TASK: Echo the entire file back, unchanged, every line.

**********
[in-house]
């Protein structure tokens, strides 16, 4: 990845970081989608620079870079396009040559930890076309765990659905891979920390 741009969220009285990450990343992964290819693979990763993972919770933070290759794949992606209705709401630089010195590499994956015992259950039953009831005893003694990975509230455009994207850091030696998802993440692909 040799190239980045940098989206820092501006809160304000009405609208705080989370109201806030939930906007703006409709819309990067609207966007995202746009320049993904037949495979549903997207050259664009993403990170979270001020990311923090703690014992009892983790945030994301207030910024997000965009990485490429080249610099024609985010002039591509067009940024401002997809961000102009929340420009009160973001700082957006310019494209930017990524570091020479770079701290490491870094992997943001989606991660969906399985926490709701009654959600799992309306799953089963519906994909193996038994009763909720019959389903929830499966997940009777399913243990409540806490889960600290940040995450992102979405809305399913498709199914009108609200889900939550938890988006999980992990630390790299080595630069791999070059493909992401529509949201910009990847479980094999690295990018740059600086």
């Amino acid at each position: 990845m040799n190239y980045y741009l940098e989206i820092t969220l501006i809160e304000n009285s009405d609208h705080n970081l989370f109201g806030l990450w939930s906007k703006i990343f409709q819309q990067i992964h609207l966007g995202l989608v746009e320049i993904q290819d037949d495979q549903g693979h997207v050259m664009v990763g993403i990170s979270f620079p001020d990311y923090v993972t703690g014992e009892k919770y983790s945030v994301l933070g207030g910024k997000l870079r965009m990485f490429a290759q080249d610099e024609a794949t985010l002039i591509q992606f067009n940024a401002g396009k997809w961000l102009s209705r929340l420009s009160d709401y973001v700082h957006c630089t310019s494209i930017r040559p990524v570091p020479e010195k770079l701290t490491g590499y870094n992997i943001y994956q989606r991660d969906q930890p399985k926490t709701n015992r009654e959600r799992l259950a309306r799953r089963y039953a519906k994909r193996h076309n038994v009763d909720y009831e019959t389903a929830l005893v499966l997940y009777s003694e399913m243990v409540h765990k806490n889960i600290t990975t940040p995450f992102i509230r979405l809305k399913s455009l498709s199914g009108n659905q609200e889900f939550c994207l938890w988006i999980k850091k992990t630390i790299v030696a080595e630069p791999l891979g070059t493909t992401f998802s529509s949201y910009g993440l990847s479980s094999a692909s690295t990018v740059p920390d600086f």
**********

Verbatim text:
[in-house]
């Protein structure tokens, strides 16, 4: 990845970081989608620079870079396009040559930890076309765990659905891979920390 741009969220009285990450990343992964290819693979990763993972919770933070290759794949992606209705709401630089010195590499994956015992259950039953009831005893003694990975509230455009994207850091030696998802993440692909 040799190239980045940098989206820092501006809160304000009405609208705080989370109201806030939930906007703006409709819309990067609207966007995202746009320049993904037949495979549903997207050259664009993403990170979270001020990311923090703690014992009892983790945030994301207030910024997000965009990485490429080249610099024609985010002039591509067009940024401002997809961000102009929340420009009160973001700082957006310019494209930017990524570091020479770079701290490491870094992997943001989606991660969906399985926490709701009654959600799992309306799953089963519906994909193996038994009763909720019959389903929830499966997940009777399913243990409540806490889960600290940040995450992102979405809305399913498709199914009108609200889900939550938890988006999980992990630390790299080595630069791999070059493909992401529509949201910009990847479980094999690295990018740059600086």
């Amino acid at each position: 990845m040799n190239y980045y741009l940098e989206i820092t969220l501006i809160e304000n009285s009405d609208h705080n970081l989370f109201g806030l990450w939930s906007k703006i990343f409709q819309q990067i992964h609207l966007g995202l989608v746009e320049i993904q290819d037949d495979q549903g693979h997207v050259m664009v990763g993403i990170s979270f620079p001020d990311y923090v993972t703690g014992e009892k919770y983790s945030v994301l933070g207030g910024k997000l870079r965009m990485f490429a290759q080249d610099e024609a794949t985010l002039i591509q992606f067009n940024a401002g396009k997809w961000l102009s209705r929340l420009s009160d709401y973001v700082h957006c630089t310019s494209i930017r040559p990524v570091p020479e010195k770079l701290t490491g590499y870094n992997i943001y994956q989606r991660d969906q930890p399985k926490t709701n015992r009654e959600r799992l259950a309306r799953r089963y039953a519906k994909r193996h076309n038994v009763d909720y009831e019959t389903a929830l005893v499966l997940y009777s003694e399913m243990v409540h765990k806490n889960i600290t990975t940040p995450f992102i509230r979405l809305k399913s455009l498709s199914g009108n659905q609200e889900f939550c994207l938890w988006i999980k850091k992990t630390i790299v030696a080595e630069p791999l891979g070059t493909t992401f998802s529509s949201y910009g993440l990847s479980s094999a692909s690295t990018v740059p920390d600086f």